When he was a teen, Moore was bullied to the point where his life was put in jeopardy because other young men thought he was gay. He has spent the last three decades coming to terms with that incident and other moments from his childhood that made him the type of person who amplifies the voice of the voiceless and advocates for those who continue to suffer in silence.
George Johnson: “No Ashes in the Fire” is such an amazing eye-catching title. Tell us what into that name choice and what it means to you?
Darnell Moore: The title came to me as I was conceptualizing the book. It references an incident that I write about in chapter three when I was jumped by several neighborhood boys. They doused me with gasoline and tried to light a match. The title is a reference to that moment—a metaphor about survival amid violence. Black people, Black queer and trans people, are often violated and encounter “fires” in our lives. Some of us survive, bearing the scars, but some of us don’t make it out alive. It’s also a critique of the fire starters, if you will, which is to say the people and institutions inflicting harm. And a reminder that not all of us are so magical that we are strong enough to always survive the onslaught of structural, ideological, spiritual and physical violence. It’s a testament about collective strength and power.
George Johnson: Your book has been praised by the likes of Janet Mock, Jericho Brown, Dream Hampton, belle hooks and many others. What does that mean to have your story resonate with so many different demographics and communities?
Darnell Moore: As I wrote the book, I imagined a 16-year-old Black queer boy or girl, or gender-nonconforming person, from the “hood” as my audience. I was writing to youth, or young adults, who, like me, may have needed a book that affirmed their existences. I’m often shocked, and grateful, when people who don’t fit that description write me to share the ways the book spoke to them, which really speaks to the power of personal narrative, of the expansiveness of Black literature. When stories are written well, that is, when the writer writes from the heart and if we don’t lie, as Ta-Nehisi Coates once cautioned about writing memoir, people from a variety of social location can identify with the humanistic element of the story.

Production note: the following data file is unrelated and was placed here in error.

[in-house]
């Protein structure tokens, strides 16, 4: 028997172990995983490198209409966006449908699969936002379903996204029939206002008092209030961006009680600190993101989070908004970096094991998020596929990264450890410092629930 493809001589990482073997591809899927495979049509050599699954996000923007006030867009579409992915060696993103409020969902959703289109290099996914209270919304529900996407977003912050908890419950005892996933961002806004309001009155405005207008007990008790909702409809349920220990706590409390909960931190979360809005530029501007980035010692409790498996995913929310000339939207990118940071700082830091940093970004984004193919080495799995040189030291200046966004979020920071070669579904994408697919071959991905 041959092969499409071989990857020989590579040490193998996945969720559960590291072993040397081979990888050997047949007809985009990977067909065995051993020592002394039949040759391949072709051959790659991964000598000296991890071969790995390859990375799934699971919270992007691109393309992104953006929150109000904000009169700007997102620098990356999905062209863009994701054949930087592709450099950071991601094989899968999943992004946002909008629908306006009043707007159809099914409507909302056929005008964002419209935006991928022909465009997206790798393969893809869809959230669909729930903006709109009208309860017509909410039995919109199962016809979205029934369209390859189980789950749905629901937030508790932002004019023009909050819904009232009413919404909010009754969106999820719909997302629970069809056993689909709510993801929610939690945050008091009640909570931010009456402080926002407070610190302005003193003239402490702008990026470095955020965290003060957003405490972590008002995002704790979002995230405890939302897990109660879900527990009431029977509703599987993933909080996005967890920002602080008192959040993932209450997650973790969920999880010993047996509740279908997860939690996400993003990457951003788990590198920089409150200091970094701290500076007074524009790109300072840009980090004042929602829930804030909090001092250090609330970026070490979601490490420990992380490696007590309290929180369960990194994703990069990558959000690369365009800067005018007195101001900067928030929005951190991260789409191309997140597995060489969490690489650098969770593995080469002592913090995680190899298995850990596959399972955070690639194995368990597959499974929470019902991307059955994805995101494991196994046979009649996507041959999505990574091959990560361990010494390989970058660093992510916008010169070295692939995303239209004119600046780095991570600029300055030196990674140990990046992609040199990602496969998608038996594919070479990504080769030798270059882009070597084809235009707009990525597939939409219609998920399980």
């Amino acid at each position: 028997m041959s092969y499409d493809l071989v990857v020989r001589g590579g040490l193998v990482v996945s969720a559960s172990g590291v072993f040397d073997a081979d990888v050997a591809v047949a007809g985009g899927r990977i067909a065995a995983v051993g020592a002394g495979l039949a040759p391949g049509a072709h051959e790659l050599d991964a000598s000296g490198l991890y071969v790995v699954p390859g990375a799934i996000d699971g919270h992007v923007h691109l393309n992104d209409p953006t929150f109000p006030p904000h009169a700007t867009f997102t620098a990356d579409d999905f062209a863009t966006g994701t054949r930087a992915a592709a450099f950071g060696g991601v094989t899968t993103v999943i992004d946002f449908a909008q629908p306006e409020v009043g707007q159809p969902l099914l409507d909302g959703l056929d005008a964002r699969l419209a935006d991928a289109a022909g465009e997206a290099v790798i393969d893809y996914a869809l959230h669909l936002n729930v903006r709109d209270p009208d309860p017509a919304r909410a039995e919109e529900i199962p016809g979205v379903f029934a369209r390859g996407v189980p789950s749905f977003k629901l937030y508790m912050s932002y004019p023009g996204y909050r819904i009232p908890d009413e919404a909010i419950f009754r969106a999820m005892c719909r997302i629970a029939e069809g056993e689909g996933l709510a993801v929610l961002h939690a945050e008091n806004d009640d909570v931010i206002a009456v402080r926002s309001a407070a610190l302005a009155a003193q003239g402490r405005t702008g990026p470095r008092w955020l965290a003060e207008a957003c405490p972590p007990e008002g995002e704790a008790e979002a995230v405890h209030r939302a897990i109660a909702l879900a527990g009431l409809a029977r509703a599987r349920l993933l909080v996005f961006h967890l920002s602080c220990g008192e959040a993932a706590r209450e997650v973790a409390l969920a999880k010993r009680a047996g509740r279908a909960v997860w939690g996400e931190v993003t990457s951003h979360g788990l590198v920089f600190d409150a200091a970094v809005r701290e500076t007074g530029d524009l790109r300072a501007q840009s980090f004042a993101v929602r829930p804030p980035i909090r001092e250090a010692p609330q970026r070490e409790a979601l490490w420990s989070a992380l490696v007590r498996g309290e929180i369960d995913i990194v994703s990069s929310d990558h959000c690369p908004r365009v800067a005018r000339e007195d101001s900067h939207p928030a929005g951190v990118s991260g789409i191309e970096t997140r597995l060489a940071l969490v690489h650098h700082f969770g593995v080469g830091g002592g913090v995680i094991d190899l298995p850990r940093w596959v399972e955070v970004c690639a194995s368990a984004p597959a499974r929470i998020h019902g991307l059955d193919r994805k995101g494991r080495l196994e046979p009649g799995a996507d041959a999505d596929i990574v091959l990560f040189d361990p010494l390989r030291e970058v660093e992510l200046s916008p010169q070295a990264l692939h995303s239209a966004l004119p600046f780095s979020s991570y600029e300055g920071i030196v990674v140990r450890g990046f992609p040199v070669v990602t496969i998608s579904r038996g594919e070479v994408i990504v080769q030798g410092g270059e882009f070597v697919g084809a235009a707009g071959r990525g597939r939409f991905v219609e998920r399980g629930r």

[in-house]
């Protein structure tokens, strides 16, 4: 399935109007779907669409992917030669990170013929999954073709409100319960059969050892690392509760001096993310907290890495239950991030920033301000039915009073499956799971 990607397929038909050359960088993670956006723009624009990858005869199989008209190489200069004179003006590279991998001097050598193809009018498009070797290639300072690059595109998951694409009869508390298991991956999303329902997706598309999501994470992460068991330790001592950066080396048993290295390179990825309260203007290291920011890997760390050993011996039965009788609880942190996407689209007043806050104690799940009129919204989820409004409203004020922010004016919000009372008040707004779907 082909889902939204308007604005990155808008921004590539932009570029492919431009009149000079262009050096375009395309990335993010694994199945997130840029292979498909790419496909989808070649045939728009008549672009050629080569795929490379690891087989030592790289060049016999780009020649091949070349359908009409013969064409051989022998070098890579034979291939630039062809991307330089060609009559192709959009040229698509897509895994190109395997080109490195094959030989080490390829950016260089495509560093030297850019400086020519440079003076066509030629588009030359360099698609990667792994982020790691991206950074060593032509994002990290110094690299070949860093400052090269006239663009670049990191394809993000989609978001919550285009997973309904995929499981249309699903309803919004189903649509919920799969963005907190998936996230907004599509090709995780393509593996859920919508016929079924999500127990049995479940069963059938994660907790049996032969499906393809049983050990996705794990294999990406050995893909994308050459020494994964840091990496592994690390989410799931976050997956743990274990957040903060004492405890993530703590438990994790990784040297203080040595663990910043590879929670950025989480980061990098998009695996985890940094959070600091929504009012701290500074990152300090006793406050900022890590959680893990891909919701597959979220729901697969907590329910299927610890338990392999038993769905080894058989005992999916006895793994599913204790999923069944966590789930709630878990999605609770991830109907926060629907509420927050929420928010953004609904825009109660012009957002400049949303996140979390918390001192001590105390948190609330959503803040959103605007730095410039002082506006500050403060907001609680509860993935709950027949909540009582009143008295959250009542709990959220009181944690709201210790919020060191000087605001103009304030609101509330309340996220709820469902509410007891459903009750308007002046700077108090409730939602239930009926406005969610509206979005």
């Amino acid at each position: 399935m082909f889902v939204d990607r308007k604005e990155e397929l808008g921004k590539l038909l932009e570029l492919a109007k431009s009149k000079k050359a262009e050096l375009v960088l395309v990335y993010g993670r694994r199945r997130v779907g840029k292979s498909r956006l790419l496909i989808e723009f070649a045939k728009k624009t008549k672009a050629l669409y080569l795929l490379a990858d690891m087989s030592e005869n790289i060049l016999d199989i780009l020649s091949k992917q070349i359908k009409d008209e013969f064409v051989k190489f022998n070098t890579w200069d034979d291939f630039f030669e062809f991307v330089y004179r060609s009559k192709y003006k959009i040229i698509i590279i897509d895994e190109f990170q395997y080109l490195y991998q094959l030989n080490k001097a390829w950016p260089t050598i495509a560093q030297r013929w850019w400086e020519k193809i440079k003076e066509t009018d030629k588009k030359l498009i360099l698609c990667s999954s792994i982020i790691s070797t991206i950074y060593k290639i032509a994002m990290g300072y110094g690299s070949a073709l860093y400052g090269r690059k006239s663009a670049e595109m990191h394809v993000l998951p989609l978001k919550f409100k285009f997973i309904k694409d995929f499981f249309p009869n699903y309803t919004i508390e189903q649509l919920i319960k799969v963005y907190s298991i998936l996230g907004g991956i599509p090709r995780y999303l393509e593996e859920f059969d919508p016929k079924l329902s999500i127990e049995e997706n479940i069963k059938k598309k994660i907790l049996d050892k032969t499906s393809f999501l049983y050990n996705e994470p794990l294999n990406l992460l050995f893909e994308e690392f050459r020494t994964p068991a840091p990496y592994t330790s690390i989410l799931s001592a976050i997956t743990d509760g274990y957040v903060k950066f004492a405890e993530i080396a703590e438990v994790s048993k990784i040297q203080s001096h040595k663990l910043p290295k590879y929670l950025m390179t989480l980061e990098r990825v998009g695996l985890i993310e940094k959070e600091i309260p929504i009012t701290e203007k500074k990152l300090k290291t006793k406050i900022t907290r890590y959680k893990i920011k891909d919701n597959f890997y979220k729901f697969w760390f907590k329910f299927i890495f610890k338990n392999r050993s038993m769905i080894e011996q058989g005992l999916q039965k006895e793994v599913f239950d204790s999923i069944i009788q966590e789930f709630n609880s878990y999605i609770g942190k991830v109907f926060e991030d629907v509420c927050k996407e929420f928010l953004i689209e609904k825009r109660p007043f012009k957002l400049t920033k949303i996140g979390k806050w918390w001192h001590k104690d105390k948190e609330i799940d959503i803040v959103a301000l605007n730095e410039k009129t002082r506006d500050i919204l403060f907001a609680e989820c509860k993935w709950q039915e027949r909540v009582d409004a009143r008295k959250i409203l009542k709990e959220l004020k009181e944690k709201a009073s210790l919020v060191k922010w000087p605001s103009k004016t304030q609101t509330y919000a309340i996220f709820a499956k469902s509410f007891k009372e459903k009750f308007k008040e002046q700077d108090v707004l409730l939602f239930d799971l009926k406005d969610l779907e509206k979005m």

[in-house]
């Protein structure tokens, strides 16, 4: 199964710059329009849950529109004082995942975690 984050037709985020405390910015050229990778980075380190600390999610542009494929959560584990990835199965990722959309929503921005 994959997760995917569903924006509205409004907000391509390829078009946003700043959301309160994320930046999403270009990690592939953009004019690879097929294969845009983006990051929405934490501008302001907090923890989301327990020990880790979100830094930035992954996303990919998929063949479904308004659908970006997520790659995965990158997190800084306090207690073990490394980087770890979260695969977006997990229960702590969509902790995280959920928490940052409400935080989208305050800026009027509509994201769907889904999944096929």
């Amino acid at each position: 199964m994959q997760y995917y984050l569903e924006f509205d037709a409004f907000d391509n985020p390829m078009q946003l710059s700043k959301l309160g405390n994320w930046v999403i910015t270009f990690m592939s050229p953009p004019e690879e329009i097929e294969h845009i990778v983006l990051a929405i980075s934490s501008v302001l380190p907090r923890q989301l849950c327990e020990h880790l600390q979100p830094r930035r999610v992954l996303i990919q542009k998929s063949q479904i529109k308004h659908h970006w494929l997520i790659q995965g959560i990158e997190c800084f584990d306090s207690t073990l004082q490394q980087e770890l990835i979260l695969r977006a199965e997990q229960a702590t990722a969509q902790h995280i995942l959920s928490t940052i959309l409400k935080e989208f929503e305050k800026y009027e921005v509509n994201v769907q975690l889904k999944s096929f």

George Johnson: You’ve been an activist and journalist for many years, often referred to as one of the founders of the Black Lives Matter movement. Why do feel now is the right time to tell your powerful story.
Darnell Moore: I don’t identify myself as a “founder” of the BLM movement. Movements come to be by way of a broad and collective push for transformative justice. I was fortunate to work with Alicia Garza, Patrisse Cullors, and Opal Tometti, and some others, to develop the infrastructure for the BLM Global Network.
Secondly, I’ll admit, I didn’t want to write a memoir. I thought that memoir gave the appearance of grandiosity and narcissism, and I didn’t feel like I did enough in my life to share my story. I falsely conceived memoir as a genre that only a certain type of person can write. I was wrong (chuckles)…memoir isn’t a genre that serves as a testament to one’s success, but a composite of one’s life story. It is what is possible, as textual art, when you paint the picture of one’s lived experiences, the textures of one’s life.
I wanted to write a book steeped in cultural criticism, headier, absent of the “I,” but then I realized that criticism and analysis are just as subjective as the more obvious objectivity of memoir. My initial readers, like my agent, editor, and friends, encouraged me to build upon the personal narratives—to use those stories as a bridge to new insights. I don’t know if it was a moment of divine clarity, but I thought I might have something to offer.
George Johnson: In the chapter you’ve called, “Unbecoming,” you talk about the moment when you contemplated taking your own life, an issue we deal with when discussing suicide rates of Black boys in our community. Why did you feel it was important to share this intimate detail of your life and with how you managed depression?
Darnell Moore: Mental health struggles are real for so many of us. I provided some examples from my own life, so that readers who need it might be encouraged to seek support. I want readers who have, or are, facing similar struggles to know they are not alone. I also wanted to let people get a sense of the type of toll depression can take on the spirit/mind/body.
George Johnson: Who is your dream person to interview you about the book?
Darnell Moore: A dream person…Frank Ocean. Frank is a poet and a philosopher and he’s sharp. Part of me would like to talk to a Black queer or trans person who is using art to stretch people’s imaginations and helping people to think critically. Someone who can look at the beauty that is present in our fires, who understands the power of literature.
George Johnson: What are you hoping to leave readers with once they finish your book?
Darnell Moore: I actually don’t know if I have ONE, but I want readers to know that radical love is always present as we fight to create a more loving Black future.
George Johnson: If you were in an elevator with Beyoncé or Oprah and had 30 seconds to explain your book, what would you say:
Darnell Moore: Shit. I wouldn’t be able to get any words out of my mouth.
“No Ashes In The Fire: Coming of Age Black and Free In America,” is published by Nation Books and will hit bookshelves nationwide on May 29.
George M. Johnson is a Black queer journalist and activist located in the NYC area. He has written for TheRoot, ET, HIVequal, TeenVogue, NBC News and several other major publications. Follow him on Facebook, Twitter, or Instagram